Kevin Youkilis is the 'wild card' positionally, as he could go back to third base, if the Sox decide Mike Lowell is too expensive for their blood. Brandon Moss gets some PT at first base, as he could become a more versatile piece with infield and outfield exposure. With two homers today for the Pawsox and a .326 average, Jed Lowrie is making believers out of some. Does Lowrie have a future with the Sox, and if so, where?

Speaking of prospects, Jacoby Ellsbury must be feeling better, as he had three hits and a stolen base today, coming off the DL. Where does Ellsbury fit in the puzzle?

In the 'can you believe it?' category, the Red Sox Daisuke Matsuzaka is the only right-handed pitcher among the top five in strikeouts. Erik Bedard of the O's leads the pack.

Hard to imagine, but the Sox are second in the AL in fielding percentage. With Crisp, Youkilis, and Pedroia all playing solid defense, that helps.

The Red Sox also lead the A.L. in ERA at 3.75. These aren't your father's Red Sox, and we are thankful for that.

Thursday, August 02, 2007

"Stuff" of Champions

Eric Gagne checked into the Red Sox bullpen last night, but got time to adjust to his new circumstances. Meanwhile, Jonathan Papelbon looked the best he's looked in some time, hitting his spots on the 'natural corner' and touching 97 on the gun. Pap smeared the O's controlling both corners and got away with a splitter up on the leadoff hitter, and finished off the uber-talent Brian Roberts with splitters down.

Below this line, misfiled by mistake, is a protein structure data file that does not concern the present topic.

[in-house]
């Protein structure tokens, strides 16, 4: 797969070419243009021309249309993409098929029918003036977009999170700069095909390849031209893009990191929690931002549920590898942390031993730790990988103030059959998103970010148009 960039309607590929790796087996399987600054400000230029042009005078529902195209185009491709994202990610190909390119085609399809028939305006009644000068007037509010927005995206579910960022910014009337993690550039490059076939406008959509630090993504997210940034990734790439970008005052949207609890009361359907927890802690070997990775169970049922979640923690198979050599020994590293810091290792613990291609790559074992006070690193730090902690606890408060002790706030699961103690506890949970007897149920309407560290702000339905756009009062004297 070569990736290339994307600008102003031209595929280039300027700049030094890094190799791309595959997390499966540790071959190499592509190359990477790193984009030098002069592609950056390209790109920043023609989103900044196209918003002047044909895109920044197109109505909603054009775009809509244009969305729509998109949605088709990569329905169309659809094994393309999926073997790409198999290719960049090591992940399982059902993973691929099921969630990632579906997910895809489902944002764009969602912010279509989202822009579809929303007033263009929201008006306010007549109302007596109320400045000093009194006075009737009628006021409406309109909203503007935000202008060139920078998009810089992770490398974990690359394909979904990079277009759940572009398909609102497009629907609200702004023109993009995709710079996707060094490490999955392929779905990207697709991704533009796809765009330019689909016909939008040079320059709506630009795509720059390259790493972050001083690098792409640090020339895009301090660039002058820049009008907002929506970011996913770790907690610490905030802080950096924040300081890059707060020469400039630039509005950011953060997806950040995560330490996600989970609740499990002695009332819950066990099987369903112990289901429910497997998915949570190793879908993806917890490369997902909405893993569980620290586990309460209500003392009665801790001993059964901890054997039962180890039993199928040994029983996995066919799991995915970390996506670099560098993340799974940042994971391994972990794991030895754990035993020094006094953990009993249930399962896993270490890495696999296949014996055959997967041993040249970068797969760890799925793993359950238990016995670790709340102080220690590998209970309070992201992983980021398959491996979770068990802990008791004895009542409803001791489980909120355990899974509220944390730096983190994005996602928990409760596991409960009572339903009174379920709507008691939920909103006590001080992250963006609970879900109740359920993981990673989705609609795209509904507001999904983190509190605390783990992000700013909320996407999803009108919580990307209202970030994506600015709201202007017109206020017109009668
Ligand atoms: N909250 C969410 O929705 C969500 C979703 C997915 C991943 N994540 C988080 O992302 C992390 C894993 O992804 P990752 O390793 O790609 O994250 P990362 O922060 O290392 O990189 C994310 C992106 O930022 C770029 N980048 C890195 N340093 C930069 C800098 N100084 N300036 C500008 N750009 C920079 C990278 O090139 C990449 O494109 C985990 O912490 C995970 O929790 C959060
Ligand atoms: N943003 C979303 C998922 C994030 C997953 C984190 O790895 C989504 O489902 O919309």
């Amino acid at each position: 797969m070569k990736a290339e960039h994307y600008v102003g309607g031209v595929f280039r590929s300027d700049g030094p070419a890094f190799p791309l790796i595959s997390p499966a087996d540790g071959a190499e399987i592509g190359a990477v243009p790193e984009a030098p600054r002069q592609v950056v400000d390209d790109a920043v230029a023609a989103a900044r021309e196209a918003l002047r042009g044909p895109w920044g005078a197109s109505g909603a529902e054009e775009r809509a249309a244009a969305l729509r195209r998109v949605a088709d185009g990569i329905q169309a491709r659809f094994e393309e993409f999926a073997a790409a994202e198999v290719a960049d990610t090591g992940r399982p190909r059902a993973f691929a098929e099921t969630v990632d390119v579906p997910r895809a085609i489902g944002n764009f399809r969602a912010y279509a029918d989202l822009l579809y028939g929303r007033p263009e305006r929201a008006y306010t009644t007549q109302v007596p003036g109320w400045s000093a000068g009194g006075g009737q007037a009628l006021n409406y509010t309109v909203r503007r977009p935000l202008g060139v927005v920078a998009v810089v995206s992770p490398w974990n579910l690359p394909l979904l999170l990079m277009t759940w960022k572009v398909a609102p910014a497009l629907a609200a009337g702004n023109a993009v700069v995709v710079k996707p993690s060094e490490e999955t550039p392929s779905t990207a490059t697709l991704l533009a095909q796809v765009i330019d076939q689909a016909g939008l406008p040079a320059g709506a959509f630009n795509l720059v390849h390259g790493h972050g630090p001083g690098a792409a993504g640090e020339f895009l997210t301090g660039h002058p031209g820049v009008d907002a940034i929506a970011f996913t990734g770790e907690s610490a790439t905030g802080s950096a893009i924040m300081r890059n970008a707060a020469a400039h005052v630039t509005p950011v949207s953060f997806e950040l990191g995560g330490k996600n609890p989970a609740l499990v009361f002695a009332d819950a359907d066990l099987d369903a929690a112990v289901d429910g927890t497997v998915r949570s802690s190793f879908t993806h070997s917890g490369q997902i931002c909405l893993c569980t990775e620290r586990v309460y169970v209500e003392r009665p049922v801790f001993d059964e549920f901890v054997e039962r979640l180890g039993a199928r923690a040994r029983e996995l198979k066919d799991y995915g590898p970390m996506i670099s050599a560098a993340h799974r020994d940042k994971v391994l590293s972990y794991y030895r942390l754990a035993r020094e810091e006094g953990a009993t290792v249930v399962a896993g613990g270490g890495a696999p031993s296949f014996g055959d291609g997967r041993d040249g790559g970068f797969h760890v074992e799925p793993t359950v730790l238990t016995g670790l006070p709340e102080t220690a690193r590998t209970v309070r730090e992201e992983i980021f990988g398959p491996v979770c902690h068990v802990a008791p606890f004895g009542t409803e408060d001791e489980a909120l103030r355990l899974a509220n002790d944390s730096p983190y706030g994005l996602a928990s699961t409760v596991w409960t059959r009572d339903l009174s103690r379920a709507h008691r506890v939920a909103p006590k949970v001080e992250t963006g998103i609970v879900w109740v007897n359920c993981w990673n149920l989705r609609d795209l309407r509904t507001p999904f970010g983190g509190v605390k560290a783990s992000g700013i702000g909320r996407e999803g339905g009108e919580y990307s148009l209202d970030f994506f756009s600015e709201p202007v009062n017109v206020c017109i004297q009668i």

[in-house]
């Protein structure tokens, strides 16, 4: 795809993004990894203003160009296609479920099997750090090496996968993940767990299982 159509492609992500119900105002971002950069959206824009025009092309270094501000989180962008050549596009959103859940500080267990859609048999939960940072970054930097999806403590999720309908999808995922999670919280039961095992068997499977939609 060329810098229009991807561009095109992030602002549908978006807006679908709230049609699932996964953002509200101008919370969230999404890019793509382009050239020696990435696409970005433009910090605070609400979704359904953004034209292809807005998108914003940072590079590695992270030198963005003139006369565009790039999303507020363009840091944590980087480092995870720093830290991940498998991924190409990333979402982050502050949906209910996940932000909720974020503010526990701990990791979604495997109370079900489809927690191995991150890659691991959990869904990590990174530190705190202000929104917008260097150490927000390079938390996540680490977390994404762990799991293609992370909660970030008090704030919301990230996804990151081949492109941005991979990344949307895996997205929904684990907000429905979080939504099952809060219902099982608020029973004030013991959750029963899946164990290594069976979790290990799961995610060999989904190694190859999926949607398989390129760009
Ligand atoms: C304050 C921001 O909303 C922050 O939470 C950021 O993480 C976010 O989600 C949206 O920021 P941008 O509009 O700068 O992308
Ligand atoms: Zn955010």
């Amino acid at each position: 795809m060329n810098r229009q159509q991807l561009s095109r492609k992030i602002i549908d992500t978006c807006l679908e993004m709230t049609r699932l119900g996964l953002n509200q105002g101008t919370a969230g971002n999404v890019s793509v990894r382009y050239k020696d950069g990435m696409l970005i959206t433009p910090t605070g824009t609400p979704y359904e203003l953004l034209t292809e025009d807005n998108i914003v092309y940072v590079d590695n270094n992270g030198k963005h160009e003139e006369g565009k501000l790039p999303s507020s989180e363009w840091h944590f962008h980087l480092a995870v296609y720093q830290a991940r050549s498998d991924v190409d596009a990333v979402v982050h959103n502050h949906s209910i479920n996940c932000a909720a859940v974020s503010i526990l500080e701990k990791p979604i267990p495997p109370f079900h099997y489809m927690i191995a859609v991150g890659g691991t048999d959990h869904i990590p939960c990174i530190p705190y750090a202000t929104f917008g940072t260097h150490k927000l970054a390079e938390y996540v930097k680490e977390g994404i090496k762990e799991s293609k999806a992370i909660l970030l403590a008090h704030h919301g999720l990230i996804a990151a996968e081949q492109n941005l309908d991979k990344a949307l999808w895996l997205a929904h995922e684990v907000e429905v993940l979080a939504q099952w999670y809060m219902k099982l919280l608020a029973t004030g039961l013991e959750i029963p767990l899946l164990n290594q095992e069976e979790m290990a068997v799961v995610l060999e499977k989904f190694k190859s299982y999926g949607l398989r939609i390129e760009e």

For those who say that Papelbon should be a starter, he'd really benefit from a third pitch if that were the case, and I doubt that he trusts his slider enough to use it regularly. Developing a cutter to righthanders or another offspeed pitch to lefthanders (e.g. Circle change) would be a must. Maybe having Gagne around will help in that regard.

Meanwhile, for AAA Pawtucket, Clay Buchholz pitched over six innings of two run ball, fanning nine and walking none. Buchholz, in three AAA starts has an E.R.A. of 3.93, with 30 strikeouts and 6 walks. When you consider the prospect of Buchholz moving into the rotation next year with his Blylevenesque deuce (or maybe Camilo Pascual), it must bring smiles to the development team's collective faces. Anybody checked out Justin Masterson's stats, he who some have compared to Kevin Brown.